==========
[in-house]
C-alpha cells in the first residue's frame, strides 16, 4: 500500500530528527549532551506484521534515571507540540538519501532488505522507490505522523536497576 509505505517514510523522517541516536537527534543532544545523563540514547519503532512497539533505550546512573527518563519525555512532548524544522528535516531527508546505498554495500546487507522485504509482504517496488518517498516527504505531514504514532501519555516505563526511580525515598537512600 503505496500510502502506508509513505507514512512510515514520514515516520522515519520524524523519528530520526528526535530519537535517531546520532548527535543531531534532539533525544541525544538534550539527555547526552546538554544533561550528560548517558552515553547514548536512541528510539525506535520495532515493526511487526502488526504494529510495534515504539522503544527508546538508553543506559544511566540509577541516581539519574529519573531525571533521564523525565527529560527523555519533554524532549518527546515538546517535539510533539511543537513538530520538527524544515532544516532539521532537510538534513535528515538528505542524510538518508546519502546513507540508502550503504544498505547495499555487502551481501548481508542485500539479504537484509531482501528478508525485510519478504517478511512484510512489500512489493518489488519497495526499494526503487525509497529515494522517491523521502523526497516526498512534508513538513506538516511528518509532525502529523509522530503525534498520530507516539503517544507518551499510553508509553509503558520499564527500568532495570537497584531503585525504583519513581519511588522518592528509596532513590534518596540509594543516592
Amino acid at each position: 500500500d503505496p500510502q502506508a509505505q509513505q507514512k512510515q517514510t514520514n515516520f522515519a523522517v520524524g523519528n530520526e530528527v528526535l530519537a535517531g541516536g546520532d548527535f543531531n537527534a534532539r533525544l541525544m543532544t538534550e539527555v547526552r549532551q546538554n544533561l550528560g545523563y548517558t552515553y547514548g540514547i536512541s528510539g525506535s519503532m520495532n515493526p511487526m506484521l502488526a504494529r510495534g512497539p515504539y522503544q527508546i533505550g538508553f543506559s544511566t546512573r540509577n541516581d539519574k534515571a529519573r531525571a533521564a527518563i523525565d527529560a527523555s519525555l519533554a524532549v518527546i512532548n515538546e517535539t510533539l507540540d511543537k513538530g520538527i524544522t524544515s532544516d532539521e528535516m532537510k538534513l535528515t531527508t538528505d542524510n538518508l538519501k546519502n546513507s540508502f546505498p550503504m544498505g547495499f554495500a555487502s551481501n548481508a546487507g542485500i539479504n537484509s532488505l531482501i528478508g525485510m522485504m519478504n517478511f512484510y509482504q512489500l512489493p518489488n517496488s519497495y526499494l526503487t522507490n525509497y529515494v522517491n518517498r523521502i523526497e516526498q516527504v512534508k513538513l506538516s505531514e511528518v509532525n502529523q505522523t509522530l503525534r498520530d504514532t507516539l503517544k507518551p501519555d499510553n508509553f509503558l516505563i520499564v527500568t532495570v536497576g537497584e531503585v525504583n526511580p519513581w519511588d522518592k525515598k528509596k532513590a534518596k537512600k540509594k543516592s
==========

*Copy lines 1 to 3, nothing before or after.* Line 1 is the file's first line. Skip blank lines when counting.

[in-house]
C-alpha cells in the first residue's frame, strides 16, 4: 500500500530528527549532551506484521534515571507540540538519501532488505522507490505522523536497576 509505505517514510523522517541516536537527534543532544545523563540514547519503532512497539533505550546512573527518563519525555512532548524544522528535516531527508546505498554495500546487507522485504509482504517496488518517498516527504505531514504514532501519555516505563526511580525515598537512600 503505496500510502502506508509513505507514512512510515514520514515516520522515519520524524523519528530520526528526535530519537535517531546520532548527535543531531534532539533525544541525544538534550539527555547526552546538554544533561550528560548517558552515553547514548536512541528510539525506535520495532515493526511487526502488526504494529510495534515504539522503544527508546538508553543506559544511566540509577541516581539519574529519573531525571533521564523525565527529560527523555519533554524532549518527546515538546517535539510533539511543537513538530520538527524544515532544516532539521532537510538534513535528515538528505542524510538518508546519502546513507540508502550503504544498505547495499555487502551481501548481508542485500539479504537484509531482501528478508525485510519478504517478511512484510512489500512489493518489488519497495526499494526503487525509497529515494522517491523521502523526497516526498512534508513538513506538516511528518509532525502529523509522530503525534498520530507516539503517544507518551499510553508509553509503558520499564527500568532495570537497584531503585525504583519513581519511588522518592528509596532513590534518596540509594543516592
Amino acid at each position: 500500500d503505496p500510502q502506508a509505505q509513505q507514512k512510515q517514510t514520514n515516520f522515519a523522517v520524524g523519528n530520526e530528527v528526535l530519537a535517531g541516536g546520532d548527535f543531531n537527534a534532539r533525544l541525544m543532544t538534550e539527555v547526552r549532551q546538554n544533561l550528560g545523563y548517558t552515553y547514548g540514547i536512541s528510539g525506535s519503532m520495532n515493526p511487526m506484521l502488526a504494529r510495534g512497539p515504539y522503544q527508546i533505550g538508553f543506559s544511566t546512573r540509577n541516581d539519574k534515571a529519573r531525571a533521564a527518563i523525565d527529560a527523555s519525555l519533554a524532549v518527546i512532548n515538546e517535539t510533539l507540540d511543537k513538530g520538527i524544522t524544515s532544516d532539521e528535516m532537510k538534513l535528515t531527508t538528505d542524510n538518508l538519501k546519502n546513507s540508502f546505498p550503504m544498505g547495499f554495500a555487502s551481501n548481508a546487507g542485500i539479504n537484509s532488505l531482501i528478508g525485510m522485504m519478504n517478511f512484510y509482504q512489500l512489493p518489488n517496488s519497495y526499494l526503487t522507490n525509497y529515494v522517491n518517498r523521502i523526497e516526498q516527504v512534508k513538513l506538516s505531514e511528518v509532525n502529523q505522523t509522530l503525534r498520530d504514532t507516539l503517544k507518551p501519555d499510553n508509553f509503558l516505563i520499564v527500568t532495570v536497576g537497584e531503585v525504583n526511580p519513581w519511588d522518592k525515598k528509596k532513590a534518596k537512600k540509594k543516592s